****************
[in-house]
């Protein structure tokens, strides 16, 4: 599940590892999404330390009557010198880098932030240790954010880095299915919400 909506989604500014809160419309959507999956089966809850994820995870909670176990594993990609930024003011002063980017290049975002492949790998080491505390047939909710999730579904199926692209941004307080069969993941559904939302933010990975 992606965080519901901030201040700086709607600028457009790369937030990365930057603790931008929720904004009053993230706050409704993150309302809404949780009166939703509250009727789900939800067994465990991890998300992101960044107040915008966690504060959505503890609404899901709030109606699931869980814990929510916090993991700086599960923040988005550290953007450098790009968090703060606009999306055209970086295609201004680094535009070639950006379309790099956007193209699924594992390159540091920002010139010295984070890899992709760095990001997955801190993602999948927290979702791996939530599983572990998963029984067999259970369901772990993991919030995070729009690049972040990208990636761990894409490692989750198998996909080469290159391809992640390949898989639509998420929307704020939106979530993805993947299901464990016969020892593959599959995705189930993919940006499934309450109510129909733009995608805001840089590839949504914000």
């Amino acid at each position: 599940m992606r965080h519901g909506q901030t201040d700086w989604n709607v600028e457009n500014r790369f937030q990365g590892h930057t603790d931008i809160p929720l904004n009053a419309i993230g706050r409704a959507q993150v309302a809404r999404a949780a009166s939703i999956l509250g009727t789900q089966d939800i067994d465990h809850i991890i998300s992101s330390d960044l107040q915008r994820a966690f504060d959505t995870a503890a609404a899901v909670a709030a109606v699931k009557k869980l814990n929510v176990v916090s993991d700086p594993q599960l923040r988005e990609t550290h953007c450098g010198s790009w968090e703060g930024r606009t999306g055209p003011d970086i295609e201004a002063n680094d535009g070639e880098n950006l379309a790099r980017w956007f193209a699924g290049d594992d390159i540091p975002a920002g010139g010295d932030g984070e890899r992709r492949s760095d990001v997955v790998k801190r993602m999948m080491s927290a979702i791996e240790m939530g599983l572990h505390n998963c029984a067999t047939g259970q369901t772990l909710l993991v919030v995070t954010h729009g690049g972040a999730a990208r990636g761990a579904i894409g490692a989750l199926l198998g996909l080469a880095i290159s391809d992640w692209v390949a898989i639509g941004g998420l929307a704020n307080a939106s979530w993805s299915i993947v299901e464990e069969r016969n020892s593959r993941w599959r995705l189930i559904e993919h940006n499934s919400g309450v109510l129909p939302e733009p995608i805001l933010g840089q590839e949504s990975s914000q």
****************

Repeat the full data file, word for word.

[in-house]
């Protein structure tokens, strides 16, 4: 599940590892999404330390009557010198880098932030240790954010880095299915919400 909506989604500014809160419309959507999956089966809850994820995870909670176990594993990609930024003011002063980017290049975002492949790998080491505390047939909710999730579904199926692209941004307080069969993941559904939302933010990975 992606965080519901901030201040700086709607600028457009790369937030990365930057603790931008929720904004009053993230706050409704993150309302809404949780009166939703509250009727789900939800067994465990991890998300992101960044107040915008966690504060959505503890609404899901709030109606699931869980814990929510916090993991700086599960923040988005550290953007450098790009968090703060606009999306055209970086295609201004680094535009070639950006379309790099956007193209699924594992390159540091920002010139010295984070890899992709760095990001997955801190993602999948927290979702791996939530599983572990998963029984067999259970369901772990993991919030995070729009690049972040990208990636761990894409490692989750198998996909080469290159391809992640390949898989639509998420929307704020939106979530993805993947299901464990016969020892593959599959995705189930993919940006499934309450109510129909733009995608805001840089590839949504914000």
């Amino acid at each position: 599940m992606r965080h519901g909506q901030t201040d700086w989604n709607v600028e457009n500014r790369f937030q990365g590892h930057t603790d931008i809160p929720l904004n009053a419309i993230g706050r409704a959507q993150v309302a809404r999404a949780a009166s939703i999956l509250g009727t789900q089966d939800i067994d465990h809850i991890i998300s992101s330390d960044l107040q915008r994820a966690f504060d959505t995870a503890a609404a899901v909670a709030a109606v699931k009557k869980l814990n929510v176990v916090s993991d700086p594993q599960l923040r988005e990609t550290h953007c450098g010198s790009w968090e703060g930024r606009t999306g055209p003011d970086i295609e201004a002063n680094d535009g070639e880098n950006l379309a790099r980017w956007f193209a699924g290049d594992d390159i540091p975002a920002g010139g010295d932030g984070e890899r992709r492949s760095d990001v997955v790998k801190r993602m999948m080491s927290a979702i791996e240790m939530g599983l572990h505390n998963c029984a067999t047939g259970q369901t772990l909710l993991v919030v995070t954010h729009g690049g972040a999730a990208r990636g761990a579904i894409g490692a989750l199926l198998g996909l080469a880095i290159s391809d992640w692209v390949a898989i639509g941004g998420l929307a704020n307080a939106s979530w993805s299915i993947v299901e464990e069969r016969n020892s593959r993941w599959r995705l189930i559904e993919h940006n499934s919400g309450v109510l129909p939302e733009p995608i805001l933010g840089q590839e949504s990975s914000q």